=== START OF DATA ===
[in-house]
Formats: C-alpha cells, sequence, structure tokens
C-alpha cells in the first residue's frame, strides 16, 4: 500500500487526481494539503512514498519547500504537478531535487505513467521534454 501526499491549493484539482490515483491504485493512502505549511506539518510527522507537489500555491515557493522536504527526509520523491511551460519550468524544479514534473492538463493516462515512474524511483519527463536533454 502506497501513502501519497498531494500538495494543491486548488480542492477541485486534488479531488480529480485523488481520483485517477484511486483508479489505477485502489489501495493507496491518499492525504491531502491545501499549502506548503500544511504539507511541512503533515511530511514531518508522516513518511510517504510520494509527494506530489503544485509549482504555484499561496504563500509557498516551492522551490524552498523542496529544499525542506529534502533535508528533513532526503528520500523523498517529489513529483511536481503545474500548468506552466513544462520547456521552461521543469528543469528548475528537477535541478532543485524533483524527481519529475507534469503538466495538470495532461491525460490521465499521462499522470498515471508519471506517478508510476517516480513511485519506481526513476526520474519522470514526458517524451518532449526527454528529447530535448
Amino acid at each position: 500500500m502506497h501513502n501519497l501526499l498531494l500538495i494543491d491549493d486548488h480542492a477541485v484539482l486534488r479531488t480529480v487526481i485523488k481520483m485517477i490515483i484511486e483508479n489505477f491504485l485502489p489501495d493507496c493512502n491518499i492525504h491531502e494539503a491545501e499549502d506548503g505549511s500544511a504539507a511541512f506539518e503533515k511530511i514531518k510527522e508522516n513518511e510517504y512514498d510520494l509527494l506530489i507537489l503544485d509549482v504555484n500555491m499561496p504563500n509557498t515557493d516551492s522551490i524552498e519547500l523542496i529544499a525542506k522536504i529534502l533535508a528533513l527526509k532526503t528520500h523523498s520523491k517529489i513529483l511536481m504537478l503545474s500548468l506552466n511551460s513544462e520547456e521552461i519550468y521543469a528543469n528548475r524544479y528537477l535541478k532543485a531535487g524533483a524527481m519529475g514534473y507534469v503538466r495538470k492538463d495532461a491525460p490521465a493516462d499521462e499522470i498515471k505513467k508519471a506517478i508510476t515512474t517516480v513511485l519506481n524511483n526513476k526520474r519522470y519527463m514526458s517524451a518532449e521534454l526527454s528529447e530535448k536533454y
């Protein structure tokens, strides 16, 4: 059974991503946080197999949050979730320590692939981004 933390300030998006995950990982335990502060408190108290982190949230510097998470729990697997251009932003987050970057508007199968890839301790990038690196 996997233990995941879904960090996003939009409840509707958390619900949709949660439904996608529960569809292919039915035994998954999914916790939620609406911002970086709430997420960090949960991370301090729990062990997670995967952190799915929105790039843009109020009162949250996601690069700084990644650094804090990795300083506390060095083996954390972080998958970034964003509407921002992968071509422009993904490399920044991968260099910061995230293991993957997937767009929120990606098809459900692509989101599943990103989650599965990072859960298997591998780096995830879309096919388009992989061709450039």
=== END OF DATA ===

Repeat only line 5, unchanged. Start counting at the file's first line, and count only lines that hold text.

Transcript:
């Protein structure tokens, strides 16, 4: 059974991503946080197999949050979730320590692939981004 933390300030998006995950990982335990502060408190108290982190949230510097998470729990697997251009932003987050970057508007199968890839301790990038690196 996997233990995941879904960090996003939009409840509707958390619900949709949660439904996608529960569809292919039915035994998954999914916790939620609406911002970086709430997420960090949960991370301090729990062990997670995967952190799915929105790039843009109020009162949250996601690069700084990644650094804090990795300083506390060095083996954390972080998958970034964003509407921002992968071509422009993904490399920044991968260099910061995230293991993957997937767009929120990606098809459900692509989101599943990103989650599965990072859960298997591998780096995830879309096919388009992989061709450039």